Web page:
Sometimes it doesn't take much. Just decency. And compassion. Day after day, Andrew Cuomo, governor of New York, his city and state, explains the current situation. He fights for military ships that can be turned into hospitals on the Hudson River and for ventilators, masks and gloves to fight the corona virus.

On Thursday, he spoke of his daughters, whose world is now shaken for the first time. They don't know what world they'll live in in a few years. Democrat Cuomo said: "We keep talking about it, we listen to each other, and ultimately it will strengthen them. Because they will know what is important in life. They will be better citizens."

New York City with its 8.5 million inhabitants has meanwhile become the world crisis center. On Saturday at noon in Germany, there were 602,262 confirmed Covid-19 infections, including 104,873 in the USA, around 46,094 in the state of New York and 26,697 in New York City, according to Johns Hopkins University. There were 1,711 deaths, 450 of them in New York City. (The numbers may vary depending on the status of the update)

"It's still just the beginning," says Cuomo, "we have to arm ourselves for what's coming."

New York is afraid of New York

It's a changed city, ghostly quiet and empty. The magic of New York is gone, apart from the blooming parks and the deep blue sky over the One World Trade Center or the Chrysler Building. People dodge each other in wide arches if they still go for a walk. Elevators, groceries, letters, all of these can be contagious. The city is narrow, threatens itself, New York is afraid of New York.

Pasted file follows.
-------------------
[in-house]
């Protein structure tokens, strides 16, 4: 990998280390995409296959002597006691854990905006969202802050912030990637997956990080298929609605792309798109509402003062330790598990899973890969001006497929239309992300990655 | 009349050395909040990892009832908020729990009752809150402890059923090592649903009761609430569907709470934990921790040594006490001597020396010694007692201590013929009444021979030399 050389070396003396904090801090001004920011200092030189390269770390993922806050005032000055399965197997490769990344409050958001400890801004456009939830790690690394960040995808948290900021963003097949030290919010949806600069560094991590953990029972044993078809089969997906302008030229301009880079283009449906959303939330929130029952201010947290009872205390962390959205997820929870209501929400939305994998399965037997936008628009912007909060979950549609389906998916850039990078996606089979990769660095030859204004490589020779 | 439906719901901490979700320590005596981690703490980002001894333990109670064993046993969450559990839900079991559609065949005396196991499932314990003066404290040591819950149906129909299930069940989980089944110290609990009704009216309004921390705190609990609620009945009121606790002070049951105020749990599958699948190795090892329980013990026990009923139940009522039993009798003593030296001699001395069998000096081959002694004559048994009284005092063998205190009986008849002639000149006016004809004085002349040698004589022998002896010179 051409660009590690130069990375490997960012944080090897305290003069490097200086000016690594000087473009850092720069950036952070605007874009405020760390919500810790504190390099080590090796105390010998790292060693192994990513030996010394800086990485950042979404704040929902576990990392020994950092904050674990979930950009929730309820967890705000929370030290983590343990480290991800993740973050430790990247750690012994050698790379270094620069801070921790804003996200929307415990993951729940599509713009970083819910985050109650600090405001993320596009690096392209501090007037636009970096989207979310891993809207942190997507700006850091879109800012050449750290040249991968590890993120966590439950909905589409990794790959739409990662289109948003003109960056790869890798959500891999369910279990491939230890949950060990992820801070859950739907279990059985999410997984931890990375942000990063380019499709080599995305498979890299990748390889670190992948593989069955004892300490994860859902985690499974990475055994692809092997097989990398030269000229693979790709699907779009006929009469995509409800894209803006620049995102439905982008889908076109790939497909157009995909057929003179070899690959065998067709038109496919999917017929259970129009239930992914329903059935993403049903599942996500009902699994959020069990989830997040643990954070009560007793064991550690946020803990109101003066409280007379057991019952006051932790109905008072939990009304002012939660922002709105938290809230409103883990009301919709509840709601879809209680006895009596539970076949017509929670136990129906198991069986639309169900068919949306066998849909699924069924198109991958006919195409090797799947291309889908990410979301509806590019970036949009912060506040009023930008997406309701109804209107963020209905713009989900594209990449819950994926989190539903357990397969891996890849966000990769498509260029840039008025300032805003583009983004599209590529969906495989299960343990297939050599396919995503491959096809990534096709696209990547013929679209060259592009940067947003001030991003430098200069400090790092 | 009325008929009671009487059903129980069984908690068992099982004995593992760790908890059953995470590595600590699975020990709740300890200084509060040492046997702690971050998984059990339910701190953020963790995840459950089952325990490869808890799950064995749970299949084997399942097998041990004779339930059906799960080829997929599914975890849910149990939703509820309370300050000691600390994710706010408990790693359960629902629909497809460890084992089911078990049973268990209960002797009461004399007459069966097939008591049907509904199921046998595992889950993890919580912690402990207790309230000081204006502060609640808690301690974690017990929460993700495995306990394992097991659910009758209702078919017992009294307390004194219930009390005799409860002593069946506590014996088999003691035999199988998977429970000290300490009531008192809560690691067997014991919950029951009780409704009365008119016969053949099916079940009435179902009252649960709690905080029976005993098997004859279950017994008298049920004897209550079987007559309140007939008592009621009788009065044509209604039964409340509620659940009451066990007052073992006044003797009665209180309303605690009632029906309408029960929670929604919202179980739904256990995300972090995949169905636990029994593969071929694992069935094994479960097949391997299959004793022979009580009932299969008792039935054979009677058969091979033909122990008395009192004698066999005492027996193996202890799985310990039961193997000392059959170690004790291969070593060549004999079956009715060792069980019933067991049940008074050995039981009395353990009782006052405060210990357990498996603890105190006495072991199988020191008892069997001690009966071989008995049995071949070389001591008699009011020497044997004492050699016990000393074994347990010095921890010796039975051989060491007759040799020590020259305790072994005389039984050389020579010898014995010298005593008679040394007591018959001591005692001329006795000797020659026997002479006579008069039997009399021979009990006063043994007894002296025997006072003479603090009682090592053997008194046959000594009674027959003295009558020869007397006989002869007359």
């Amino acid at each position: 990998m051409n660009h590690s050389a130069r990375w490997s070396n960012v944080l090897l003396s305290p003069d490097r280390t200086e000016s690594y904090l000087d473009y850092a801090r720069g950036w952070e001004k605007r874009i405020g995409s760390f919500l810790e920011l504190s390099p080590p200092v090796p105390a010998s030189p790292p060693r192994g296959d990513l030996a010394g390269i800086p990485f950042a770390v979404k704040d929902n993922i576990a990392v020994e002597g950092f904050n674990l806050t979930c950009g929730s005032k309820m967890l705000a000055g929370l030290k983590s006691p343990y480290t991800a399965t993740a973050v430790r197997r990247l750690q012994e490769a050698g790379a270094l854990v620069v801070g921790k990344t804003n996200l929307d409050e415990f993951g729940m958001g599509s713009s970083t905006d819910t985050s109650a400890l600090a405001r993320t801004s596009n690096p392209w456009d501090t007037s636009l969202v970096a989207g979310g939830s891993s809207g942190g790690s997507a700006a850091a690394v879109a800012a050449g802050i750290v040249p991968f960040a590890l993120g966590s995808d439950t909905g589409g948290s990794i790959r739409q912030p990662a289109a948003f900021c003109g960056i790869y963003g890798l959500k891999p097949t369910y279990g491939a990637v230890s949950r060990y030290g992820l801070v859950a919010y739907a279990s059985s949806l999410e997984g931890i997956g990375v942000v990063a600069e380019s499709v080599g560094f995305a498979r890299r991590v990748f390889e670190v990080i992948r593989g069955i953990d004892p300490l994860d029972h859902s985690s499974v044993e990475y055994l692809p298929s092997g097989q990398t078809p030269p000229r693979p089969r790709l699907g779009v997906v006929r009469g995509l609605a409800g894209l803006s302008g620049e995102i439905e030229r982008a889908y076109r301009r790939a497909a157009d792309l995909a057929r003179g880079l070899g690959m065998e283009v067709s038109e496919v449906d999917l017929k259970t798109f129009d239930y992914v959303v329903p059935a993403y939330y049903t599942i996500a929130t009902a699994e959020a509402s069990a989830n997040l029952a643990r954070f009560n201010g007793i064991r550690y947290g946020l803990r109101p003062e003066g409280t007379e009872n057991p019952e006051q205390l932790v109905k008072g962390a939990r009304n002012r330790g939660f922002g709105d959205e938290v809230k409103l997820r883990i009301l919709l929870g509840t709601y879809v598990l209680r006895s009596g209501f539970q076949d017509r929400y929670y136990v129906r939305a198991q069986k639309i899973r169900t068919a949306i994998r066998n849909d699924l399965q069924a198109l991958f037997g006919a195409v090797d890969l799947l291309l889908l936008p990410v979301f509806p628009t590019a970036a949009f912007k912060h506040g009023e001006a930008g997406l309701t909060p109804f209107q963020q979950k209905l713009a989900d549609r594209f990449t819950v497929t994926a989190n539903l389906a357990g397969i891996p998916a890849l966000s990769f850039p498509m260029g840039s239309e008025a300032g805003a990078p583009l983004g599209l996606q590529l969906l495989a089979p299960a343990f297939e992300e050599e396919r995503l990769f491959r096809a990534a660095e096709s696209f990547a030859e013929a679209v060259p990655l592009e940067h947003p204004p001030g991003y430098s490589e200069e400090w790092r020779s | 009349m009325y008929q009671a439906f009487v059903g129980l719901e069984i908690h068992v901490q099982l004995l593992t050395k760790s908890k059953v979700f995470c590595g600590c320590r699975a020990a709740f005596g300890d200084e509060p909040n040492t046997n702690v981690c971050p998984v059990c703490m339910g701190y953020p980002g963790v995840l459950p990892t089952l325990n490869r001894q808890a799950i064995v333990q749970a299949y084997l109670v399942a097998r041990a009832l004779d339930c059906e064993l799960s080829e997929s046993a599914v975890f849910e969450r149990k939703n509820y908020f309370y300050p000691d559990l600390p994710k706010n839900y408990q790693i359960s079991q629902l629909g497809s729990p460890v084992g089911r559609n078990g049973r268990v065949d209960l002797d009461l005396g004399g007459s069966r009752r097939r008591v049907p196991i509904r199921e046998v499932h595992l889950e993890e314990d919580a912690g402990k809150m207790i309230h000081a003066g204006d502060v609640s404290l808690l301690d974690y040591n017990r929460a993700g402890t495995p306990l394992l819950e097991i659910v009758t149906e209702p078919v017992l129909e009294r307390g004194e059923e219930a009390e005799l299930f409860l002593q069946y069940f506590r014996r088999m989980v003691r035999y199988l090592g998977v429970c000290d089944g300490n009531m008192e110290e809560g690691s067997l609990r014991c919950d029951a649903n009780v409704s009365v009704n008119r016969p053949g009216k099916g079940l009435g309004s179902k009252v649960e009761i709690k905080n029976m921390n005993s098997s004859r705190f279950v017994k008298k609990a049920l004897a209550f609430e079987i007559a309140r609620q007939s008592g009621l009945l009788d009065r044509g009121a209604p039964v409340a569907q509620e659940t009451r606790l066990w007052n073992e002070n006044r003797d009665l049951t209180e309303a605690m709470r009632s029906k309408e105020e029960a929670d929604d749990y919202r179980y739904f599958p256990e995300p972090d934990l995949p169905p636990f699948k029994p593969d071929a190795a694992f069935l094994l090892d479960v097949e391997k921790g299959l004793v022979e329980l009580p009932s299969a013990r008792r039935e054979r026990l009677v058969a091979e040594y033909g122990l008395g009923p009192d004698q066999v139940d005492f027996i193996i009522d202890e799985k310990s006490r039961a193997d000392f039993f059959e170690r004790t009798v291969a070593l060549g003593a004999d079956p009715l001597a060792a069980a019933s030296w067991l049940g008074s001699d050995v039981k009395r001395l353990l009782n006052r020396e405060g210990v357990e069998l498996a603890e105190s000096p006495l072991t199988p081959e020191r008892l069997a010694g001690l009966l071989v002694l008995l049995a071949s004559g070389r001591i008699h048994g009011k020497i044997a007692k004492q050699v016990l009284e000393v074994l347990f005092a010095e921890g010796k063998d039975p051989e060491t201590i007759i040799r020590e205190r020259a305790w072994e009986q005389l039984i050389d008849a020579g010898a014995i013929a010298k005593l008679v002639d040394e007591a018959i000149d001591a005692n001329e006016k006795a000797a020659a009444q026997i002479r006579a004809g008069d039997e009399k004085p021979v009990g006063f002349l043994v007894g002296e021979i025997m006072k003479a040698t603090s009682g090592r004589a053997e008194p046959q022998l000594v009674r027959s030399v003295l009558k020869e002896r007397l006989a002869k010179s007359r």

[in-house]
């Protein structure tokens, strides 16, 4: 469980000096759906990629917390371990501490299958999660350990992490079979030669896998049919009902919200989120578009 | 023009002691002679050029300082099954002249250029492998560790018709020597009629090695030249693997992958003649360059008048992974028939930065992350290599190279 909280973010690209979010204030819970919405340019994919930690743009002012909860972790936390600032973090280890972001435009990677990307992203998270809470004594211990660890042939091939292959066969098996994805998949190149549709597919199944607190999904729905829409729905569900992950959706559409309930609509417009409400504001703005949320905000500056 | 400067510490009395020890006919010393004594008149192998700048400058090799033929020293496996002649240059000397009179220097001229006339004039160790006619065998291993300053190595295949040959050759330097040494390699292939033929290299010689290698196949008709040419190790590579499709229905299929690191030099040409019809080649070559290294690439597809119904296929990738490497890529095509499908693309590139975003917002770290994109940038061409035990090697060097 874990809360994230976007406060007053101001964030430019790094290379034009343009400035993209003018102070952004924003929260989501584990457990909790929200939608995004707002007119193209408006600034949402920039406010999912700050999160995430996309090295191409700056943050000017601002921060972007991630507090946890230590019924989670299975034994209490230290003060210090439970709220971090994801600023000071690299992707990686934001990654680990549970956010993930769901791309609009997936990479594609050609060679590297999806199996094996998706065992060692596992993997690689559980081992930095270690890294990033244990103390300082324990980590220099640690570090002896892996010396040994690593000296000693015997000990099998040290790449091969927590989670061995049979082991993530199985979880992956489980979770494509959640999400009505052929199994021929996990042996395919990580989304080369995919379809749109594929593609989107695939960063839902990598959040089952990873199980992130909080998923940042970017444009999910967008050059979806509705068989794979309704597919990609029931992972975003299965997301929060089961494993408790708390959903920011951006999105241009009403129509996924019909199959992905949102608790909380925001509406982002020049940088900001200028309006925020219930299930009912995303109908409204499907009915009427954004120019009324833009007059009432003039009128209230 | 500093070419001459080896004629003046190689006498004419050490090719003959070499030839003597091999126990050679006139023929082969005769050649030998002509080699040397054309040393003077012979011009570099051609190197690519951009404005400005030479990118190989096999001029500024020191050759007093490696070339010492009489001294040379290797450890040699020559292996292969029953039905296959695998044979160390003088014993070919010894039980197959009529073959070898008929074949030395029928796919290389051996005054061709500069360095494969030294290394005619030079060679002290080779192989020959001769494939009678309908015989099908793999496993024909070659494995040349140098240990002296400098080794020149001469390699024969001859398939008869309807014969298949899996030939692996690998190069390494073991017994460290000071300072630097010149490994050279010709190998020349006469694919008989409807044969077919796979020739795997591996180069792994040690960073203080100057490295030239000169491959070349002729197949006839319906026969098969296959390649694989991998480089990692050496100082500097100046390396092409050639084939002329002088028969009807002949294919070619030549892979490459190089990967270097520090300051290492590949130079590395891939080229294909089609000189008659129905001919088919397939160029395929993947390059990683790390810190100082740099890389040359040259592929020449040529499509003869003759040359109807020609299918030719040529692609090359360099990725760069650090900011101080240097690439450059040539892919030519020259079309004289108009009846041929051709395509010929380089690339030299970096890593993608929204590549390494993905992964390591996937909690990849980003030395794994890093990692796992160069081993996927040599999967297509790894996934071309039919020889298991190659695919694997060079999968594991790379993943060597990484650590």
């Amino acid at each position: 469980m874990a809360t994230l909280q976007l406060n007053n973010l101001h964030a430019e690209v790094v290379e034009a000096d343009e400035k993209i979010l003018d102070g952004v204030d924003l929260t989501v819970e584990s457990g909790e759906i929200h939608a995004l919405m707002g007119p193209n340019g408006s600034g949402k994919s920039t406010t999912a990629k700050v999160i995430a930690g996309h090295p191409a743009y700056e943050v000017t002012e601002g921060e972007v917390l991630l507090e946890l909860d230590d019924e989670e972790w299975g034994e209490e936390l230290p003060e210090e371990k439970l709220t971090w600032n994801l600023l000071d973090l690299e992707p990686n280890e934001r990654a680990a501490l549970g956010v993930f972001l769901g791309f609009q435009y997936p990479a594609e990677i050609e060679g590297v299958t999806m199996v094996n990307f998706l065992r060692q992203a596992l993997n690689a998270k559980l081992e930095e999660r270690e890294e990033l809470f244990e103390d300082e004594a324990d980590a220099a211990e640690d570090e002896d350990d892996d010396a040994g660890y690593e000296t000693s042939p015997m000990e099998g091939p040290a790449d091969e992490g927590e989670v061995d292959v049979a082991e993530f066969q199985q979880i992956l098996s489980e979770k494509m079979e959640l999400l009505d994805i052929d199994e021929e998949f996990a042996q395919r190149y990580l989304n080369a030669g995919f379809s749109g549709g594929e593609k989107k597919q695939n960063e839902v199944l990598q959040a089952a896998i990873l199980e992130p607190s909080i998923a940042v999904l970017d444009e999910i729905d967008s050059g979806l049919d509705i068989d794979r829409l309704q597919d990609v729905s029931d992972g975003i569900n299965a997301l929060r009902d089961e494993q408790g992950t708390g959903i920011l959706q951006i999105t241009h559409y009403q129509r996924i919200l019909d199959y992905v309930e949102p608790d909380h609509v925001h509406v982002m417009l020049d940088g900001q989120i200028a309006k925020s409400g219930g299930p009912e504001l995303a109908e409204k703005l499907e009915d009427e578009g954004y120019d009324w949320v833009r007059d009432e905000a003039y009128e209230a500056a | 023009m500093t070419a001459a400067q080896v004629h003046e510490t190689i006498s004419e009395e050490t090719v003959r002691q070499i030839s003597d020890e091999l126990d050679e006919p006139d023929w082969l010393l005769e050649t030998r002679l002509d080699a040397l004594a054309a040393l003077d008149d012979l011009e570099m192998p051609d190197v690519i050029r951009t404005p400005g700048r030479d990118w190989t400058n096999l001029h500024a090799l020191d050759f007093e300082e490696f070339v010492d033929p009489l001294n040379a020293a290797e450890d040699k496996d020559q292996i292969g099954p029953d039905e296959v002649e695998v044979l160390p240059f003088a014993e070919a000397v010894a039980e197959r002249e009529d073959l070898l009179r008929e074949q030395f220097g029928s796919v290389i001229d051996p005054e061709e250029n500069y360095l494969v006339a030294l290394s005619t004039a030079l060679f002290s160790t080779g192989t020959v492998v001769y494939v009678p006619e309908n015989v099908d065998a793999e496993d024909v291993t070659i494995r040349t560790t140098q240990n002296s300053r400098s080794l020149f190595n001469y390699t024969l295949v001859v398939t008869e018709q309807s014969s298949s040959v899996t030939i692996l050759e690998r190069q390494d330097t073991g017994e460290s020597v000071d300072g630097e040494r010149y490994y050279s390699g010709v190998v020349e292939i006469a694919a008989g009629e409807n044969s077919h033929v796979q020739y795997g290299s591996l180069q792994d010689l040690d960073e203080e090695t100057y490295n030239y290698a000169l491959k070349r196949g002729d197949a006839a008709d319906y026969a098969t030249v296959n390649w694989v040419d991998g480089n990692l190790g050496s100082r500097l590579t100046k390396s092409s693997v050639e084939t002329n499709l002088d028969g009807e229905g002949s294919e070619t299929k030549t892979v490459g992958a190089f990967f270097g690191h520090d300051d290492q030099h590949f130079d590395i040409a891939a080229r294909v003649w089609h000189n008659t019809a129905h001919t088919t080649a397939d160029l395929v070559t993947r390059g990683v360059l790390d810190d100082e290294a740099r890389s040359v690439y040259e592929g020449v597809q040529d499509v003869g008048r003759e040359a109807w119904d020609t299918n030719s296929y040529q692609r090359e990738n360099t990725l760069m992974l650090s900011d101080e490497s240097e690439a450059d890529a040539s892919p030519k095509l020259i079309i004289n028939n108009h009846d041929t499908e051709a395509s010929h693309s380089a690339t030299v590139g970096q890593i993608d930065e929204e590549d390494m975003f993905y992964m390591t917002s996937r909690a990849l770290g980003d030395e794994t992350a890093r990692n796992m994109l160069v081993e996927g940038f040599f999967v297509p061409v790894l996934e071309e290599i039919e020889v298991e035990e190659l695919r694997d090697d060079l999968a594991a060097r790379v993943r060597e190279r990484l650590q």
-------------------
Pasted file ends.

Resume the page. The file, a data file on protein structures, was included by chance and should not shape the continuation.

Andrew M. Cuomo has found the role of his life in this situation. Every morning, usually at 11:15 a.m., the governor steps in front of the journalists. He doesn't drag it out. He has work to do. But there are moments every day that get stuck, and actually there is always one in which Andrew Cuomo cannot hide his disgust - the disgust at Trump.


Red bus lane on 42nd Street: Midtown Manhattan is usually full of people and cars.
As one of the few connections between Brooklyn and Manhattan, the Brooklyn Bridge is otherwise almost completely full of people.
Woman with a dog: Wall Street and the forecourt of the New York Stock Exchange are practically extinct.
Otherwise it is not so easy to keep a safe distance on the Lower Eastside.
Solitary on the East River: The UN main building looks even more lonely than usual these days.
Silence in Soho: The beautiful cobblestones on Mercer Street can otherwise be overlooked.
The sun draws light and shadow patterns on the empty streets of Manhattan.
Times Square: The demonstrative glow of the billboards reminds of better times.
Times Square again: Everything is there, only the people are missing.
At Lincoln Center: jogging in Corona times is a lonely affair.
Suddenly out of time: the legendary Radio City Music Hall concert hall.
Everything is illuminated - only for whom?

On Thursday, Donald Trump was on the phone at FOX News and told moderator Sean Hannity that the New Yorkers' desire to get a lot more ventilators very quickly was exaggerated. "You know," said Trump, "when you go to a hospital they have two or three ventilators there. And now, suddenly, they say, 'Can we order 30,000 ventilators?' I don't think 40,000 or 30,000 ventilators are needed. "

And Cuomo is now there to comment on Trump's words and says: "Everyone has the right to their own opinion. But I do not work here on the basis of opinions. I work on the basis of facts, data, numbers and forecasts."